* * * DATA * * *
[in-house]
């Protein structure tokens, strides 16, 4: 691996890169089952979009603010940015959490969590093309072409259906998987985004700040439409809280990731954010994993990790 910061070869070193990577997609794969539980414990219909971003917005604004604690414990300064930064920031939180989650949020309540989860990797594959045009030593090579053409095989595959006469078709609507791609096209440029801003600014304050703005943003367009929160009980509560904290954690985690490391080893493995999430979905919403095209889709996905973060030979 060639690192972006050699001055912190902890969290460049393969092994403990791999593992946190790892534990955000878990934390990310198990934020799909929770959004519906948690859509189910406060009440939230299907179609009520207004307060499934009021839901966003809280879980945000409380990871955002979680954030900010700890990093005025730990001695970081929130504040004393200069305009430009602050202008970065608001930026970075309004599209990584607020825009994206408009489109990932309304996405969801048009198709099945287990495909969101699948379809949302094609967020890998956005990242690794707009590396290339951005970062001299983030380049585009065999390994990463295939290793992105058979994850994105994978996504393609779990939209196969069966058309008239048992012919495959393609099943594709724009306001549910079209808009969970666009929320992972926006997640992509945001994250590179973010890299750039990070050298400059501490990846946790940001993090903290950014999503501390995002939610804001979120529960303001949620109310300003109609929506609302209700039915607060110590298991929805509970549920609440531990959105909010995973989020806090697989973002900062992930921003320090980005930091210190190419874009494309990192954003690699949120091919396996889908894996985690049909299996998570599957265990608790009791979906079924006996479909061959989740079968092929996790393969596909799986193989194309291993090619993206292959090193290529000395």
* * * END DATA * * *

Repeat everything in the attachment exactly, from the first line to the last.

[in-house]
């Protein structure tokens, strides 16, 4: 691996890169089952979009603010940015959490969590093309072409259906998987985004700040439409809280990731954010994993990790 910061070869070193990577997609794969539980414990219909971003917005604004604690414990300064930064920031939180989650949020309540989860990797594959045009030593090579053409095989595959006469078709609507791609096209440029801003600014304050703005943003367009929160009980509560904290954690985690490391080893493995999430979905919403095209889709996905973060030979 060639690192972006050699001055912190902890969290460049393969092994403990791999593992946190790892534990955000878990934390990310198990934020799909929770959004519906948690859509189910406060009440939230299907179609009520207004307060499934009021839901966003809280879980945000409380990871955002979680954030900010700890990093005025730990001695970081929130504040004393200069305009430009602050202008970065608001930026970075309004599209990584607020825009994206408009489109990932309304996405969801048009198709099945287990495909969101699948379809949302094609967020890998956005990242690794707009590396290339951005970062001299983030380049585009065999390994990463295939290793992105058979994850994105994978996504393609779990939209196969069966058309008239048992012919495959393609099943594709724009306001549910079209808009969970666009929320992972926006997640992509945001994250590179973010890299750039990070050298400059501490990846946790940001993090903290950014999503501390995002939610804001979120529960303001949620109310300003109609929506609302209700039915607060110590298991929805509970549920609440531990959105909010995973989020806090697989973002900062992930921003320090980005930091210190190419874009494309990192954003690699949120091919396996889908894996985690049909299996998570599957265990608790009791979906079924006996479909061959989740079968092929996790393969596909799986193989194309291993090619993206292959090193290529000395």